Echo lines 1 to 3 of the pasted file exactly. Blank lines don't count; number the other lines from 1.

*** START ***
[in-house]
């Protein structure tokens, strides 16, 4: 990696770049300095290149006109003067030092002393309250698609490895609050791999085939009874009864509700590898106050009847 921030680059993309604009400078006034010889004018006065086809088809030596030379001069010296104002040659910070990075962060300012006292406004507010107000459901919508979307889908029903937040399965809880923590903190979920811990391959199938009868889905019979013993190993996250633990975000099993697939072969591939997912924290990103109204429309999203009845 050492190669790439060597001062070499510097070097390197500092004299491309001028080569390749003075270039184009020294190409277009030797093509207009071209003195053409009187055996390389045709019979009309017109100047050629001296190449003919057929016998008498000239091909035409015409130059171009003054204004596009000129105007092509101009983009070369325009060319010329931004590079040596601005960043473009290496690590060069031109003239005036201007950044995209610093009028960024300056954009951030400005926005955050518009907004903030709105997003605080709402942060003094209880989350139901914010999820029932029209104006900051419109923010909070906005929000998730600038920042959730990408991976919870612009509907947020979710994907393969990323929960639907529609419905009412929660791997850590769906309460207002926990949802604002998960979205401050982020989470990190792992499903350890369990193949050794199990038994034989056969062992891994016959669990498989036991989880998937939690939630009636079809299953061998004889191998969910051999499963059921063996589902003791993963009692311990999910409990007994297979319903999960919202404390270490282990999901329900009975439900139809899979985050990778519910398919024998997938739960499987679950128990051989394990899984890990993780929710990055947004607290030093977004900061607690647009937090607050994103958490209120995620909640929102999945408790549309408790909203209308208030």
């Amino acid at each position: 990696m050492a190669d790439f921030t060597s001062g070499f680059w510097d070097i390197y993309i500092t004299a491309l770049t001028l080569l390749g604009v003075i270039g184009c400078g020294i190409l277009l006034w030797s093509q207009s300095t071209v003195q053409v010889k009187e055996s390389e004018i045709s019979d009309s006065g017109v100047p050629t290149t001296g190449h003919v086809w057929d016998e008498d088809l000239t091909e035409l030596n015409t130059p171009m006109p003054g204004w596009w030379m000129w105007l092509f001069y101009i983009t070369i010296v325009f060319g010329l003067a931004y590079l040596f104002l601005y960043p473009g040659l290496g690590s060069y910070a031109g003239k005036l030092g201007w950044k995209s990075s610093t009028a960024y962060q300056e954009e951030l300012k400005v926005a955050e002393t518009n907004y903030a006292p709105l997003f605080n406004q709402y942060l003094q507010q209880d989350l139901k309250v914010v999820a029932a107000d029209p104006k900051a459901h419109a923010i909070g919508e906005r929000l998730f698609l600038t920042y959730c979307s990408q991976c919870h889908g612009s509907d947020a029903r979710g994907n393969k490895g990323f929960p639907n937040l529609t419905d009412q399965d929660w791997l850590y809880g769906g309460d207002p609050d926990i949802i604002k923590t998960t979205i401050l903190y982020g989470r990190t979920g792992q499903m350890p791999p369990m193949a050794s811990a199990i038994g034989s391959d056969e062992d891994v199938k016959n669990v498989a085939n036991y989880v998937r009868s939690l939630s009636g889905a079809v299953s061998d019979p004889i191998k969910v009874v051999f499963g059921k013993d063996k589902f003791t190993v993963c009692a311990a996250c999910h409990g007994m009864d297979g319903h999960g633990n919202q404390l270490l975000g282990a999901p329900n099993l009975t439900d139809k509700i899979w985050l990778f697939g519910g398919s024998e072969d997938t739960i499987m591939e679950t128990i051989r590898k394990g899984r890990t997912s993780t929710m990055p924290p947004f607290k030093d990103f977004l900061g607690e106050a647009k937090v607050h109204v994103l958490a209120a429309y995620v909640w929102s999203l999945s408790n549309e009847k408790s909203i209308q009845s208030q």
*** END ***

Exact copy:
[in-house]
């Protein structure tokens, strides 16, 4: 990696770049300095290149006109003067030092002393309250698609490895609050791999085939009874009864509700590898106050009847 921030680059993309604009400078006034010889004018006065086809088809030596030379001069010296104002040659910070990075962060300012006292406004507010107000459901919508979307889908029903937040399965809880923590903190979920811990391959199938009868889905019979013993190993996250633990975000099993697939072969591939997912924290990103109204429309999203009845 050492190669790439060597001062070499510097070097390197500092004299491309001028080569390749003075270039184009020294190409277009030797093509207009071209003195053409009187055996390389045709019979009309017109100047050629001296190449003919057929016998008498000239091909035409015409130059171009003054204004596009000129105007092509101009983009070369325009060319010329931004590079040596601005960043473009290496690590060069031109003239005036201007950044995209610093009028960024300056954009951030400005926005955050518009907004903030709105997003605080709402942060003094209880989350139901914010999820029932029209104006900051419109923010909070906005929000998730600038920042959730990408991976919870612009509907947020979710994907393969990323929960639907529609419905009412929660791997850590769906309460207002926990949802604002998960979205401050982020989470990190792992499903350890369990193949050794199990038994034989056969062992891994016959669990498989036991989880998937939690939630009636079809299953061998004889191998969910051999499963059921063996589902003791993963009692311990999910409990007994297979319903999960919202404390270490282990999901329900009975439900139809899979985050990778519910398919024998997938739960499987679950128990051989394990899984890990993780929710990055947004607290030093977004900061607690647009937090607050994103958490209120995620909640929102999945408790549309408790909203209308208030």
């Amino acid at each position: 990696m050492a190669d790439f921030t060597s001062g070499f680059w510097d070097i390197y993309i500092t004299a491309l770049t001028l080569l390749g604009v003075i270039g184009c400078g020294i190409l277009l006034w030797s093509q207009s300095t071209v003195q053409v010889k009187e055996s390389e004018i045709s019979d009309s006065g017109v100047p050629t290149t001296g190449h003919v086809w057929d016998e008498d088809l000239t091909e035409l030596n015409t130059p171009m006109p003054g204004w596009w030379m000129w105007l092509f001069y101009i983009t070369i010296v325009f060319g010329l003067a931004y590079l040596f104002l601005y960043p473009g040659l290496g690590s060069y910070a031109g003239k005036l030092g201007w950044k995209s990075s610093t009028a960024y962060q300056e954009e951030l300012k400005v926005a955050e002393t518009n907004y903030a006292p709105l997003f605080n406004q709402y942060l003094q507010q209880d989350l139901k309250v914010v999820a029932a107000d029209p104006k900051a459901h419109a923010i909070g919508e906005r929000l998730f698609l600038t920042y959730c979307s990408q991976c919870h889908g612009s509907d947020a029903r979710g994907n393969k490895g990323f929960p639907n937040l529609t419905d009412q399965d929660w791997l850590y809880g769906g309460d207002p609050d926990i949802i604002k923590t998960t979205i401050l903190y982020g989470r990190t979920g792992q499903m350890p791999p369990m193949a050794s811990a199990i038994g034989s391959d056969e062992d891994v199938k016959n669990v498989a085939n036991y989880v998937r009868s939690l939630s009636g889905a079809v299953s061998d019979p004889i191998k969910v009874v051999f499963g059921k013993d063996k589902f003791t190993v993963c009692a311990a996250c999910h409990g007994m009864d297979g319903h999960g633990n919202q404390l270490l975000g282990a999901p329900n099993l009975t439900d139809k509700i899979w985050l990778f697939g519910g398919s024998e072969d997938t739960i499987m591939e679950t128990i051989r590898k394990g899984r890990t997912s993780t929710m990055p924290p947004f607290k030093d990103f977004l900061g607690e106050a647009k937090v607050h109204v994103l958490a209120a429309y995620v909640w929102s999203l999945s408790n549309e009847k408790s909203i209308q009845s208030q």